It is another early morning start as we head toward Waterloo, an hour’s drive from Freetown. Our first stop is a small orphanage that was founded and is managed by Ḥājjah Maryam. The orphanage provides boarding and education facilities to 116 orphans some of whom have no father and mother. We observe the children reciting the Qurʾān and are impressed by the setup. The orphanage has limited food stock and the founder requests us for support. We decide to provide monetary gifts to the children from the funds donated to us by our respected teacher Ḥāfiẓ ʿAlī Ṣāḥib of Bolton; who sends me donations whenever he learns about me travelling abroad. May Almighty Allah reward him in both worlds.



We leave the orphanage and visit several projects of the UK based charity Aid for Ummah that has been supporting various projects in and around Waterloo. This includes a visit to a large plot of land that has been purchased by the charity which has an ambitious programme to build a seminary here. We also visit several mosques constructed by the charity and meet with the local fieldworkers. The local people are extremely appreciative of the projects delivered and financed by the charity.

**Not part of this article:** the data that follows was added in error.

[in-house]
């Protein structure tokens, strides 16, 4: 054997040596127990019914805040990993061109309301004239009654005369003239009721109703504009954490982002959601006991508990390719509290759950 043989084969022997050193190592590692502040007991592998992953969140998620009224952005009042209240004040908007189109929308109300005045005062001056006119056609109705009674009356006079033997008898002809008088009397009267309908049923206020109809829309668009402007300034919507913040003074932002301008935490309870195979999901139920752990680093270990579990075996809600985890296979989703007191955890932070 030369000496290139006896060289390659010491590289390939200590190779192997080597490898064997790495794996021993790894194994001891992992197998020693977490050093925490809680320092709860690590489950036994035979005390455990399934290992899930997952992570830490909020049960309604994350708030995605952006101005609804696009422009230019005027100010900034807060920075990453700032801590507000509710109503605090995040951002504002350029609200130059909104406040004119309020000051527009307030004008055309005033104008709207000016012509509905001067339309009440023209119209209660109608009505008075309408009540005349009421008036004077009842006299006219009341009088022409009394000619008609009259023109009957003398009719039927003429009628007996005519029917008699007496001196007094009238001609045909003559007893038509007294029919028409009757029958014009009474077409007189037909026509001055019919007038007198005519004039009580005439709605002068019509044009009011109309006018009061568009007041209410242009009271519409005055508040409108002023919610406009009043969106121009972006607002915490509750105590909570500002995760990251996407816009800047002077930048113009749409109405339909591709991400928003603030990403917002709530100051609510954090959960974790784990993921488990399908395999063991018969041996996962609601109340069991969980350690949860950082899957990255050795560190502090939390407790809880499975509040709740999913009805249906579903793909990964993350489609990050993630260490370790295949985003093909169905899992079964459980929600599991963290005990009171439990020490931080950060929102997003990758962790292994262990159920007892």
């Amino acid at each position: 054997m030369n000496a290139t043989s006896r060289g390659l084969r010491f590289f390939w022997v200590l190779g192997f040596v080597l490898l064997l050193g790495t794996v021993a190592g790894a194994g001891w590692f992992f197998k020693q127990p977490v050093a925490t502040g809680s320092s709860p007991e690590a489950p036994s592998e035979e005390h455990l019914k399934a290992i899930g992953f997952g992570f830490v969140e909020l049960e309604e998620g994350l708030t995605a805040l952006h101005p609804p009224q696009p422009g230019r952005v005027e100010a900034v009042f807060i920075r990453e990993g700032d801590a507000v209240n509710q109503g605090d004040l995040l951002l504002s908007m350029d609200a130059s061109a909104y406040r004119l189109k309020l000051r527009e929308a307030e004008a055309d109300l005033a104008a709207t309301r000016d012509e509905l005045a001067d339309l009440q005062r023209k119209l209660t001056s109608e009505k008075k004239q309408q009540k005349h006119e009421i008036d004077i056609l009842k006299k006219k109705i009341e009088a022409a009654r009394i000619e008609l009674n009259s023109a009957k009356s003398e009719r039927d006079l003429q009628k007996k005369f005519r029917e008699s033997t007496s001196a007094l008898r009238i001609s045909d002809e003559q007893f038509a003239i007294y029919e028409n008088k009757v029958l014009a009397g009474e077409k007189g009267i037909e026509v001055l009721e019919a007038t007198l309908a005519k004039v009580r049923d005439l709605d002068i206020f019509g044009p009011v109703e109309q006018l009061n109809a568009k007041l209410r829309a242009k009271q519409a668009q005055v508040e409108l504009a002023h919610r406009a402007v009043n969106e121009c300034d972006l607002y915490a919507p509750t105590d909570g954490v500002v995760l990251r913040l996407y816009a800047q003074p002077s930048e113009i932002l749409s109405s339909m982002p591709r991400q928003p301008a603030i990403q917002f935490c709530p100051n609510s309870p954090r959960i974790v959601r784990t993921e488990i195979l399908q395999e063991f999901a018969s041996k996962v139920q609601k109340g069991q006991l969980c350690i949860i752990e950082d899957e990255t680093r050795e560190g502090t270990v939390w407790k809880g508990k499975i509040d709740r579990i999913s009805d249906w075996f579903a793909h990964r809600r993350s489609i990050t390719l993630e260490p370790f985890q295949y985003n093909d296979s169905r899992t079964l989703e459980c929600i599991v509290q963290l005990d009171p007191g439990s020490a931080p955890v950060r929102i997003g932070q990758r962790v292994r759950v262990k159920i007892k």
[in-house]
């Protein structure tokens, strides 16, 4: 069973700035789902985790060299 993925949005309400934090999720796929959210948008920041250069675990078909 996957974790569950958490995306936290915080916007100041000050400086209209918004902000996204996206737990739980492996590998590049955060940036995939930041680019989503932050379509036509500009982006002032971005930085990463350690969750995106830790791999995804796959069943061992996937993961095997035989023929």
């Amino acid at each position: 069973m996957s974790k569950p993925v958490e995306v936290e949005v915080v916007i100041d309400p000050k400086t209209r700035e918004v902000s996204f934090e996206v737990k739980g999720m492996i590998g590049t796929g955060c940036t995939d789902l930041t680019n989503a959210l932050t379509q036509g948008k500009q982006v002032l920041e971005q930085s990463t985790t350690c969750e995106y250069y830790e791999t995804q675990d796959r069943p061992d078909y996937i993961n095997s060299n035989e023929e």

We return to Freetown in the afternoon and pass some of the market districts where used clothes and used products are sold. This is a sector worth charities and businesses tapping into. The country would benefit hugely from Muslims investing and establishing businesses here.

Later in the evening, we have several meetings with local Islamic organisations to discuss our findings and potential programmes for collaboration. A range of short, medium and long term programmes are discussed. The country is in need of urgent support from Muslim NGOs. The discussions continue until 1am and we rest for the night.

Yusuf Shabbir

Freetown, Sierra Leone

Day 6 – Friday 30 December 2016
Final day in Sierra Leone